Financial markets responded to the news of US economic growth jumping to a 4% annual rate in Q2 2014 by selling off. The reason was that faster growth in the economy would imply an earlier move by the Federal Reserve to raise interest rates and ‘normalise’ monetary policy. The Fed’s monetary policy committee said it was sticking to its existing ‘easy money’ policy, although it was tapering its rate of credit injection and stopping altogether in October. However, one Fed board member dissented and wanted a rate rise now. This spooked markets into reckoning that the era of cheap money since the Great Recession might soon be over.
The whole situation reminds me of the move to tighten monetary policy in 1937 during the Great Depression. Then it appeared to the US authorities that the slump was over and it was time to ‘normalise’ interest rates. On doing so, the economy promptly dropped back into a new recession that was only overcome when the US entered the world war in 1941. The reality was that the profitability of capital and investment had not really recovered and raising the cost of borrowing tipped the economy back (see my post,
That is the danger this time also. The headline growth figure for Q2’14 was a 4% annual rate and the first quarter disaster was revised up to a contraction of -2.1%. But this jump mostly reflected a sharp rise in inventories, namely stocks of goods that companies are piling up and have not been sold. This contributed 1.7% points of the 4% uptick. This suggests that US companies may have produced more but cannot yet sell it all. We’ll see in the next quarter.
Moreover, if we look at the level of US gross product compared to this time last year, the growth rate in Q2 was only 2.4%, a much better gauge of the level of expansion that the annualised figure. So even if growth accelerates in the second half of this year, the IMF forecast for the whole year of 1.7% that I mentioned in a recent post is likely to be confirmed. If you look at the graph below, you can see that the red line of year-on-year growth is pretty static at about 2% a year.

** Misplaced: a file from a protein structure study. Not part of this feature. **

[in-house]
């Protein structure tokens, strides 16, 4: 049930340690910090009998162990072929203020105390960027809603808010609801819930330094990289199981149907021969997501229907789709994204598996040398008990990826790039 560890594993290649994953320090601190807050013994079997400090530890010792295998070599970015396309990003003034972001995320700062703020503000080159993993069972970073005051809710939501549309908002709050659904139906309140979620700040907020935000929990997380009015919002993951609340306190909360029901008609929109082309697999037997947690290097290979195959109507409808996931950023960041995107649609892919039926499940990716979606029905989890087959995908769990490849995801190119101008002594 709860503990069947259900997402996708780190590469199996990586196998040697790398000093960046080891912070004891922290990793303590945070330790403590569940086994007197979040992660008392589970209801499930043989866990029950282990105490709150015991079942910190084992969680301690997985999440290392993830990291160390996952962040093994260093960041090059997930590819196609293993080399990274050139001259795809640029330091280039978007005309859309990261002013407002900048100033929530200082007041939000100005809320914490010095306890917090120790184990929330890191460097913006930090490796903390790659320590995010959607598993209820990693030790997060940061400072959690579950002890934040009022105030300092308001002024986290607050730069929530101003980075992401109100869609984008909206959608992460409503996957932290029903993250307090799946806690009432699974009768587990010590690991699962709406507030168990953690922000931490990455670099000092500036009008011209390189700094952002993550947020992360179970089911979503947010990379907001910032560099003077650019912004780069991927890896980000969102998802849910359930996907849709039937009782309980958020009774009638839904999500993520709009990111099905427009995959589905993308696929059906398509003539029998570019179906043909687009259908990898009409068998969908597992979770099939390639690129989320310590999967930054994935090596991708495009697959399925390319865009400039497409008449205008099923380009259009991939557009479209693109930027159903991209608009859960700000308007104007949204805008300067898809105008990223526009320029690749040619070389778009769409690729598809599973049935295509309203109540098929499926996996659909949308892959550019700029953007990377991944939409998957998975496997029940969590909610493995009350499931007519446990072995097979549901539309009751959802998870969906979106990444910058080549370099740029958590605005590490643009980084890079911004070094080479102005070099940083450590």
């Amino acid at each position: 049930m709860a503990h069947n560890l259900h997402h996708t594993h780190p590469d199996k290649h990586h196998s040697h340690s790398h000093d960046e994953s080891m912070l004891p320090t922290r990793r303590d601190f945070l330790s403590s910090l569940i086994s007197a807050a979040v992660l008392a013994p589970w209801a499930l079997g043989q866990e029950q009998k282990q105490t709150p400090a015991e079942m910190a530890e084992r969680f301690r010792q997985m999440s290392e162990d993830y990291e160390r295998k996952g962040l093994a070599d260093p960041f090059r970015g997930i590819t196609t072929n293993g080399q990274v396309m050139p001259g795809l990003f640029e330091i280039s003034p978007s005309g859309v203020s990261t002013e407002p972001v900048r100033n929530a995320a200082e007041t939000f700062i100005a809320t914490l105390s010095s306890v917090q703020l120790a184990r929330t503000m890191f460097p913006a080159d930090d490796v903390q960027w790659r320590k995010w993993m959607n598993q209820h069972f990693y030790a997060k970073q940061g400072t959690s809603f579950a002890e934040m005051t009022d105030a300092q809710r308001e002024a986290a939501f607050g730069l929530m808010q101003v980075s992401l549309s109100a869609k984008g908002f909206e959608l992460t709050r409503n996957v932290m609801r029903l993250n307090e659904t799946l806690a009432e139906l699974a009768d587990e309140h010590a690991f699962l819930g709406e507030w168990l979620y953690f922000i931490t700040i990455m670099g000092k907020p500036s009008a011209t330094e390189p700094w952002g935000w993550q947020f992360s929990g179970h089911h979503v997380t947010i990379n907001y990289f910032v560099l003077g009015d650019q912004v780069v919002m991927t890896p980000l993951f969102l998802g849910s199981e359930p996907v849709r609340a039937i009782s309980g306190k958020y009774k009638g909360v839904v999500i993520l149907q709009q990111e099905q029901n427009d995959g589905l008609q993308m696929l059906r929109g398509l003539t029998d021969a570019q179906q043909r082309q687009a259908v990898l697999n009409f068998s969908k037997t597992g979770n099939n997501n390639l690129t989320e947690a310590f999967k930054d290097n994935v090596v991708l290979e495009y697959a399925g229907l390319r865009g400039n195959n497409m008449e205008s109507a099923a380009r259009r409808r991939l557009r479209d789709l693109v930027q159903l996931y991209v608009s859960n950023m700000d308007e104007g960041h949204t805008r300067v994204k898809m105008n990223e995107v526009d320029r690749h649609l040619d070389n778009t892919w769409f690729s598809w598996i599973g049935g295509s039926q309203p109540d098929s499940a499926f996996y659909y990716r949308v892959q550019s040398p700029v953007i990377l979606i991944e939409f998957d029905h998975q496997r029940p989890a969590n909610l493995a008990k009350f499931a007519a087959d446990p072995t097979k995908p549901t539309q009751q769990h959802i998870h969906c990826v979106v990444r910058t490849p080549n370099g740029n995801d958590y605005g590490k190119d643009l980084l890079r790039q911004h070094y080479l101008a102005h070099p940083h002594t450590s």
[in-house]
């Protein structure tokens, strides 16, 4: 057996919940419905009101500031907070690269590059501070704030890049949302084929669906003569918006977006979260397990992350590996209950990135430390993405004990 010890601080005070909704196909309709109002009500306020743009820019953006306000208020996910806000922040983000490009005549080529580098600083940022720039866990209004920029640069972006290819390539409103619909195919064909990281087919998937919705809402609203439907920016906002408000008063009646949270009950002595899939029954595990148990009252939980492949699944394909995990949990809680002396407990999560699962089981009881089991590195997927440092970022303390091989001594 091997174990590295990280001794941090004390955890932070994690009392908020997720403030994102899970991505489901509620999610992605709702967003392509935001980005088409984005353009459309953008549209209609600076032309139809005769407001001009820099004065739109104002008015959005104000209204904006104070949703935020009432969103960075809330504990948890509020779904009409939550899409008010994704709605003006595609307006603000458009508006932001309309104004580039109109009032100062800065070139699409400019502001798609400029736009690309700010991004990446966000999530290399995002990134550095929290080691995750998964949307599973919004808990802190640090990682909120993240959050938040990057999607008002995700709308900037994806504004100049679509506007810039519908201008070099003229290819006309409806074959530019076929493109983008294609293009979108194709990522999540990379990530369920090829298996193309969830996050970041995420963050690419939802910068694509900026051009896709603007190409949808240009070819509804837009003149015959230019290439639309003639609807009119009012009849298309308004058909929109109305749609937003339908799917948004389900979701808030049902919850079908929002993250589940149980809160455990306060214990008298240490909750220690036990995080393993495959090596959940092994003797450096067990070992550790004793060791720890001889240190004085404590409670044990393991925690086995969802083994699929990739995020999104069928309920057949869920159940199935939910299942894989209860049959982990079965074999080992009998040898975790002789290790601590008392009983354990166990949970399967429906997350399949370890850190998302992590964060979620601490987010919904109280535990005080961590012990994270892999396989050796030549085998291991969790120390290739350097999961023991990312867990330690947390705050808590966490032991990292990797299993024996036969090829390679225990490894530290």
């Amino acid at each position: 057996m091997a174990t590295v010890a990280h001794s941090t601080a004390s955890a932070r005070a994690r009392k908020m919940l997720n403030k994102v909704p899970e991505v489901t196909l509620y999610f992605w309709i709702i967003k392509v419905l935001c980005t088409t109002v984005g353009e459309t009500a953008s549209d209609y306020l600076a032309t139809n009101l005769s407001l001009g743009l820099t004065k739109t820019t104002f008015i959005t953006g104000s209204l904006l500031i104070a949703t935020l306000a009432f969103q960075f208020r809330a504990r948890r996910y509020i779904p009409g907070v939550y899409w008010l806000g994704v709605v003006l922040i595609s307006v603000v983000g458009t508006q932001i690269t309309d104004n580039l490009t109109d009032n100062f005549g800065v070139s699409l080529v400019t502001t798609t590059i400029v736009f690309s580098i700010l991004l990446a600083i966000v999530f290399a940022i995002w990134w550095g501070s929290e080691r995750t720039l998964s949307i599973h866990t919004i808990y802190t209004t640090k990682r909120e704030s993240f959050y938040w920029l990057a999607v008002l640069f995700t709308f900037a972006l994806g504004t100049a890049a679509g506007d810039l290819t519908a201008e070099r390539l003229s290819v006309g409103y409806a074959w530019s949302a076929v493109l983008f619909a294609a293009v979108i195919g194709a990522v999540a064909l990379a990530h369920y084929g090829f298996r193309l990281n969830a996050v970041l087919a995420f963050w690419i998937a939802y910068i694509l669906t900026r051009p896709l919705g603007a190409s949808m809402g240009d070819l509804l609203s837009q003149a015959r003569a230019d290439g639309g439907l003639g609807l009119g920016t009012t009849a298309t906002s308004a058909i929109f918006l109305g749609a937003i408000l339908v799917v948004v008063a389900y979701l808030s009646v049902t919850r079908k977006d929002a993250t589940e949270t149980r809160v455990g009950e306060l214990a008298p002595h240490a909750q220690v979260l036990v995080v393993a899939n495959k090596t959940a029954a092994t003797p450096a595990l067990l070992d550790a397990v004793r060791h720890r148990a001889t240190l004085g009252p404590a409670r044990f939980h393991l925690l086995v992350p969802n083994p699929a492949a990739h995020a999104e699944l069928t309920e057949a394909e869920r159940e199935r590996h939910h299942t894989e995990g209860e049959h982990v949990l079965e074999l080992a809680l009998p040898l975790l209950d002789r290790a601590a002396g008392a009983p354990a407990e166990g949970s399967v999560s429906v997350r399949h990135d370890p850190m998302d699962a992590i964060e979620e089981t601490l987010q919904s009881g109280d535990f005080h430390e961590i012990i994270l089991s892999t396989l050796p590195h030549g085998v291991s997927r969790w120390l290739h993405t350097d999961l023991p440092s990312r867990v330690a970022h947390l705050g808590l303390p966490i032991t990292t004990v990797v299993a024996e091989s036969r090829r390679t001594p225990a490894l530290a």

Indeed, the US official statistics were revised in this latest report. In the three-year period 2011-13, the real GDP growth rate averaged exactly 2% a year, revised down from 2.2%. So the ‘recovery’ since the end of the Great Recession in mid-2009 remains the weakest since the Great Depression. And the gap between where the trend growth rate would have taken the US economy without the Great Recession happening and the reality remains unbridged, with some $1.5trn of output lost forever, or about 10% of GDP.
The majority of the Federal Reserve board remains reluctant to move on tightening monetary policy as the dissenters want. They stick to the view that there is still a sizeable gap between potential output and effective demand in the economy. This is the Keynesian view, as propounded by the likes of Paul Krugman and Larry Summers, who fear that that the US is in ‘secular stagnation’ that requires keeping interest rates near zero and more printing of money